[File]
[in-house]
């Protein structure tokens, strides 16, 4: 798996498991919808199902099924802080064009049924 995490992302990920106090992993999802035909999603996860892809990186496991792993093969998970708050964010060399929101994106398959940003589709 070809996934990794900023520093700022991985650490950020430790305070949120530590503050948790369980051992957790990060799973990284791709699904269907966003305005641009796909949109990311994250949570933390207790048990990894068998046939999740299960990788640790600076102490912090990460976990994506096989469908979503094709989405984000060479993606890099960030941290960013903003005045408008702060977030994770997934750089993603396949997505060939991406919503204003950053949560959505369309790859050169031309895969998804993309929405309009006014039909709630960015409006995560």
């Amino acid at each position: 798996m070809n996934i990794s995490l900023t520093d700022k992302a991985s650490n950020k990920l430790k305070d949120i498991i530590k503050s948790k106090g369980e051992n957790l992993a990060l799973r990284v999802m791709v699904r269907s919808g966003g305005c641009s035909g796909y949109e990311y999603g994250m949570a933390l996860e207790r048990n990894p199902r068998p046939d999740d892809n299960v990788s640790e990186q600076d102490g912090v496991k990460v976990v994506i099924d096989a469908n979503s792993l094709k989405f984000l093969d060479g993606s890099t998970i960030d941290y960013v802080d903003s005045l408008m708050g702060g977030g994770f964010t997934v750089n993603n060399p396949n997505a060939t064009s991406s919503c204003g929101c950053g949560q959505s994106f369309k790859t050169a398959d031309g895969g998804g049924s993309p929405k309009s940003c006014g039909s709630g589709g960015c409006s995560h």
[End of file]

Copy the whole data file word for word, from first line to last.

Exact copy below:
[in-house]
């Protein structure tokens, strides 16, 4: 798996498991919808199902099924802080064009049924 995490992302990920106090992993999802035909999603996860892809990186496991792993093969998970708050964010060399929101994106398959940003589709 070809996934990794900023520093700022991985650490950020430790305070949120530590503050948790369980051992957790990060799973990284791709699904269907966003305005641009796909949109990311994250949570933390207790048990990894068998046939999740299960990788640790600076102490912090990460976990994506096989469908979503094709989405984000060479993606890099960030941290960013903003005045408008702060977030994770997934750089993603396949997505060939991406919503204003950053949560959505369309790859050169031309895969998804993309929405309009006014039909709630960015409006995560």
């Amino acid at each position: 798996m070809n996934i990794s995490l900023t520093d700022k992302a991985s650490n950020k990920l430790k305070d949120i498991i530590k503050s948790k106090g369980e051992n957790l992993a990060l799973r990284v999802m791709v699904r269907s919808g966003g305005c641009s035909g796909y949109e990311y999603g994250m949570a933390l996860e207790r048990n990894p199902r068998p046939d999740d892809n299960v990788s640790e990186q600076d102490g912090v496991k990460v976990v994506i099924d096989a469908n979503s792993l094709k989405f984000l093969d060479g993606s890099t998970i960030d941290y960013v802080d903003s005045l408008m708050g702060g977030g994770f964010t997934v750089n993603n060399p396949n997505a060939t064009s991406s919503c204003g929101c950053g949560q959505s994106f369309k790859t050169a398959d031309g895969g998804g049924s993309p929405k309009s940003c006014g039909s709630g589709g960015c409006s995560h």